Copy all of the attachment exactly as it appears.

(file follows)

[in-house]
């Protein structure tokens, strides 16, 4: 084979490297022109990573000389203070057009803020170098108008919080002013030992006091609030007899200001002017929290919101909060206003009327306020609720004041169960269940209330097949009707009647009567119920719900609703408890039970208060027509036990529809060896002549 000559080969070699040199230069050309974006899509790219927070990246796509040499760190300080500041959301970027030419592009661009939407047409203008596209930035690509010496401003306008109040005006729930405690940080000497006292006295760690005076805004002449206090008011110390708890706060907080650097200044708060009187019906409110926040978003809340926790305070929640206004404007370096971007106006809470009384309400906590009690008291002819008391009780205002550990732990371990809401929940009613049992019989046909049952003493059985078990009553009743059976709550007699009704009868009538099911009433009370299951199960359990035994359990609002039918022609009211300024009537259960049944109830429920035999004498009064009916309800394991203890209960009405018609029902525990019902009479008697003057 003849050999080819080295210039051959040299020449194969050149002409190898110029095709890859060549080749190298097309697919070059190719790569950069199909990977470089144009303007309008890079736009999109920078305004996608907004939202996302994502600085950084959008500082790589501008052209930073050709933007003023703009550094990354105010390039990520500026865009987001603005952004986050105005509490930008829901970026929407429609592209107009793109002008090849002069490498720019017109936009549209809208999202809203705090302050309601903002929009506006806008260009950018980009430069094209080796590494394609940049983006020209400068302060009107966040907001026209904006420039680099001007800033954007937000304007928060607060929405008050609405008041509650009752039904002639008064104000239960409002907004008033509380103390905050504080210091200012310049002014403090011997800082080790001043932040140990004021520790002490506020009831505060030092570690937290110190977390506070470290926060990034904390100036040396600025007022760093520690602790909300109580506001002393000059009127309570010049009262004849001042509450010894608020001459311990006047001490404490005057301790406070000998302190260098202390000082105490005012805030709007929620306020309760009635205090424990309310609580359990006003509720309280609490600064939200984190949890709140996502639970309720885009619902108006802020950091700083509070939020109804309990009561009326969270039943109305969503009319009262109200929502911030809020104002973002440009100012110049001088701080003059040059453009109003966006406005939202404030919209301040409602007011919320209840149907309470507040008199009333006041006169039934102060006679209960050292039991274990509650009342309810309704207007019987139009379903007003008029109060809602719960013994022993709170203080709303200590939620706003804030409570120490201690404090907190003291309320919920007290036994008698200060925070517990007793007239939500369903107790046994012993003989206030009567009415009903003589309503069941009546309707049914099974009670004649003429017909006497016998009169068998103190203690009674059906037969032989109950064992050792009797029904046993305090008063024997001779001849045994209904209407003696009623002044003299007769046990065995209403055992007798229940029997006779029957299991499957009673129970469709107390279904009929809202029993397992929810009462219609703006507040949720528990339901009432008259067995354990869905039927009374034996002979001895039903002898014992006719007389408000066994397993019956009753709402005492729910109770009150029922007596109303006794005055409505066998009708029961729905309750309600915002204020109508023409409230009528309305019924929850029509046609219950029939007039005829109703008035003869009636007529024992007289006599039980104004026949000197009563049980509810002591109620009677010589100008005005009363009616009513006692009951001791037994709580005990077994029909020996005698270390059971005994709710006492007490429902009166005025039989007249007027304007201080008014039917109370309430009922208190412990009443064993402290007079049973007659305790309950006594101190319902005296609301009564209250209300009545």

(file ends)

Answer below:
[in-house]
């Protein structure tokens, strides 16, 4: 084979490297022109990573000389203070057009803020170098108008919080002013030992006091609030007899200001002017929290919101909060206003009327306020609720004041169960269940209330097949009707009647009567119920719900609703408890039970208060027509036990529809060896002549 000559080969070699040199230069050309974006899509790219927070990246796509040499760190300080500041959301970027030419592009661009939407047409203008596209930035690509010496401003306008109040005006729930405690940080000497006292006295760690005076805004002449206090008011110390708890706060907080650097200044708060009187019906409110926040978003809340926790305070929640206004404007370096971007106006809470009384309400906590009690008291002819008391009780205002550990732990371990809401929940009613049992019989046909049952003493059985078990009553009743059976709550007699009704009868009538099911009433009370299951199960359990035994359990609002039918022609009211300024009537259960049944109830429920035999004498009064009916309800394991203890209960009405018609029902525990019902009479008697003057 003849050999080819080295210039051959040299020449194969050149002409190898110029095709890859060549080749190298097309697919070059190719790569950069199909990977470089144009303007309008890079736009999109920078305004996608907004939202996302994502600085950084959008500082790589501008052209930073050709933007003023703009550094990354105010390039990520500026865009987001603005952004986050105005509490930008829901970026929407429609592209107009793109002008090849002069490498720019017109936009549209809208999202809203705090302050309601903002929009506006806008260009950018980009430069094209080796590494394609940049983006020209400068302060009107966040907001026209904006420039680099001007800033954007937000304007928060607060929405008050609405008041509650009752039904002639008064104000239960409002907004008033509380103390905050504080210091200012310049002014403090011997800082080790001043932040140990004021520790002490506020009831505060030092570690937290110190977390506070470290926060990034904390100036040396600025007022760093520690602790909300109580506001002393000059009127309570010049009262004849001042509450010894608020001459311990006047001490404490005057301790406070000998302190260098202390000082105490005012805030709007929620306020309760009635205090424990309310609580359990006003509720309280609490600064939200984190949890709140996502639970309720885009619902108006802020950091700083509070939020109804309990009561009326969270039943109305969503009319009262109200929502911030809020104002973002440009100012110049001088701080003059040059453009109003966006406005939202404030919209301040409602007011919320209840149907309470507040008199009333006041006169039934102060006679209960050292039991274990509650009342309810309704207007019987139009379903007003008029109060809602719960013994022993709170203080709303200590939620706003804030409570120490201690404090907190003291309320919920007290036994008698200060925070517990007793007239939500369903107790046994012993003989206030009567009415009903003589309503069941009546309707049914099974009670004649003429017909006497016998009169068998103190203690009674059906037969032989109950064992050792009797029904046993305090008063024997001779001849045994209904209407003696009623002044003299007769046990065995209403055992007798229940029997006779029957299991499957009673129970469709107390279904009929809202029993397992929810009462219609703006507040949720528990339901009432008259067995354990869905039927009374034996002979001895039903002898014992006719007389408000066994397993019956009753709402005492729910109770009150029922007596109303006794005055409505066998009708029961729905309750309600915002204020109508023409409230009528309305019924929850029509046609219950029939007039005829109703008035003869009636007529024992007289006599039980104004026949000197009563049980509810002591109620009677010589100008005005009363009616009513006692009951001791037994709580005990077994029909020996005698270390059971005994709710006492007490429902009166005025039989007249007027304007201080008014039917109370309430009922208190412990009443064993402290007079049973007659305790309950006594101190319902005296609301009564209250209300009545």